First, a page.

Tuesday, April 20, 2010

Another Perspective: The Typical Cairo Travel Review


CNN International posted an article by one of their travel tip staffers living in Cairo. Although I agreed with most of his statements about the "crowded, chaotic, polluted and noisy" city, there were other parts that made me raise and eyebrow.   As I read the article, I chuckled  to myself at the points of unfortunate, superficial reflections of a Western, white male completely unaware of his surroundings. Admittedly, I'm still bitter about my experience this past weekend. Here are some highlights:

And despite all the stresses of life here, Egyptians manage to remain by-and-large polite and friendly, with a raucous sense of humour renowned throughout the Arab world.- I guess I'd think people were polite and funny as well, if they never tried to touch my unmentionables in public or didn't hurl racial slurs at me as I shopped. Must be nice...

In Cairo, tourists stick out; there's no getting around it. Spend a few years here, and you will develop the "I've seen it all" look that Egyptians are so good at, and no one will give you a second glance.- EVERYONE notices tourists! Tourists are like prey with their fanny backs and Lonely Planet guides. There are slick men who specifically hang around near tourist attractions and Tahrir Square  to lure tourist into scams and tourists traps. Some of my favorite scams:telling you the Egyptian Museum is closed and insisting that you follow them to a nearby "bazaar", the friendly guy who offers to take a picture of you with your camera then refuses to give it back until you pay him, and the "tour guides" at the Egyptian museum who offer to take you on a tour of the museum for a ridiculous amount of money, eventhough they don't know one Egyptian dynasty from the other.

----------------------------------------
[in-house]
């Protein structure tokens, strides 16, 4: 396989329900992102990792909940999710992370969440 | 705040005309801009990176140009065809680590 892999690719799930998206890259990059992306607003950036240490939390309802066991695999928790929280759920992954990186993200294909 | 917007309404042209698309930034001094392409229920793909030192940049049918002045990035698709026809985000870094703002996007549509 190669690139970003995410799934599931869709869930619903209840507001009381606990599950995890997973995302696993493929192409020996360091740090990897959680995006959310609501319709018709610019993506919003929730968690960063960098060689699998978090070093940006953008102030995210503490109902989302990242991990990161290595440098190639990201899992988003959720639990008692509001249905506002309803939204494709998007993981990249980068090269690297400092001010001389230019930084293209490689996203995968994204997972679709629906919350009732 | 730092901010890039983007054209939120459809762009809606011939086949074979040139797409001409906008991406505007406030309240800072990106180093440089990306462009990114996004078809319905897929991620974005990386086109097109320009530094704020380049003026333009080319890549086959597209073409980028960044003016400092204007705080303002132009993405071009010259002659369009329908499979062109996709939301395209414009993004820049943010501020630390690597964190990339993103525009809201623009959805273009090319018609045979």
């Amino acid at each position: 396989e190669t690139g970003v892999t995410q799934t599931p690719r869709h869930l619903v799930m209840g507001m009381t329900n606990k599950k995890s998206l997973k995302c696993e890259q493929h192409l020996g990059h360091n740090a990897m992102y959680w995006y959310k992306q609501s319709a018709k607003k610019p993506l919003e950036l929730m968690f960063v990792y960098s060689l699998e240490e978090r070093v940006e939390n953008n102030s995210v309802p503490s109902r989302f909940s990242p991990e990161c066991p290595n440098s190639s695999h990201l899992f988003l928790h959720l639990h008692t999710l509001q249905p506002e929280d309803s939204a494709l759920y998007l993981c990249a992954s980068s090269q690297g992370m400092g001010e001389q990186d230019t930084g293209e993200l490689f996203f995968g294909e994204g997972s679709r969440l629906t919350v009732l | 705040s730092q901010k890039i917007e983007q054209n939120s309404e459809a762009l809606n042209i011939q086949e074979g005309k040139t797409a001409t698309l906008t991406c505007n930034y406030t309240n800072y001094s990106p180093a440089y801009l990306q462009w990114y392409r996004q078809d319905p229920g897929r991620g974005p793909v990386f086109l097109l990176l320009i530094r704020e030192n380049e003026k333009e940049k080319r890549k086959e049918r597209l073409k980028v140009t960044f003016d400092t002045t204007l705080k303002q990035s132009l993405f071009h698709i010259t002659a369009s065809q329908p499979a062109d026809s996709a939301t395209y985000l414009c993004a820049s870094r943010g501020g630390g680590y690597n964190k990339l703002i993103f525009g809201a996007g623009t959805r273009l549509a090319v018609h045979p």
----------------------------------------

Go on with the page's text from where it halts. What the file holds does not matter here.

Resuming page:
There are hundreds of tourist shops where you will be invited in "just to look" and for a cup of tea, but in general Egyptians try the soft approach to trap the tourists. So my advice is go ahead, allow yourself to be trapped.- ...I'm uncertain as to why anyone would, in good conscious, advise you to "allow yourself to be trapped" anywhere. Some store owners at tourist shops can be quite pushy and aggressive. If you aren't interested in buying something, it's best to not stop at all and continue on your way.

What seemed to him as standard advice clearly wouldn't apply to everyone. Cairo is an experience of your own that depends on multiple factors, some you can control and some you can not.


mina said...

the person who wrote that article sounds like a moron.

Frenchie said...

ROTFL Mina, you're hilarious!

the international said...

Your posts are really really interesting....It's a lot to think about especially on your experiences on race.

I used to live in Dubai, and there are racial issues there (which place isn't free of them?) but the experiences you talked about seem so....crass and vulgar. It isn't what you'd expect.

Then again I lived in the 'expat bubble' in Dubai...not that there was really a chance of living among the locals to be honest. They were only 10% of the population and kept to themselves. Although I did have some that were close friends who were genuinely nice people.

Lots to think about!

Frenchie said...

Hi international! cairo also allows you to have that expat bubble. I only dabbled in it here and there and discussed it on past posts like this one :http://blackincairo.blogspot.com/2010/03/things-ive-learned-in-egypt-part-2.html but after some of these negative experiences, I plan to move into one asap. No more of roughing it with the locals

the international said...


I really really enjoyed living in Dubai. My parents still live there so I go back every 3 months or so. I wonder if I would have enjoyed it so much if I wasn't in the expat bubble, but if I lived amongst locals? Would I have the same experience as you? For some reason, I feel like I wouldn't.. the things you mentioned like being shouted after and hassled aren't really things Dubai locals are associated with. Which makes me wonder what it is that is different about Egyptians that makes them do that.

Then again I'm a guy so maybe that wouldn't happen anyway. Sounds like a complicated mix of sexism and racism.

Frenchie said...

I've had friends who lived i Dubai and all had largely positive experiences. From what I've been told and read, harassment is a significant issue in North Africa, Egypt being worst offender, and it's becoming an issue in the Levantine but not to this extent.

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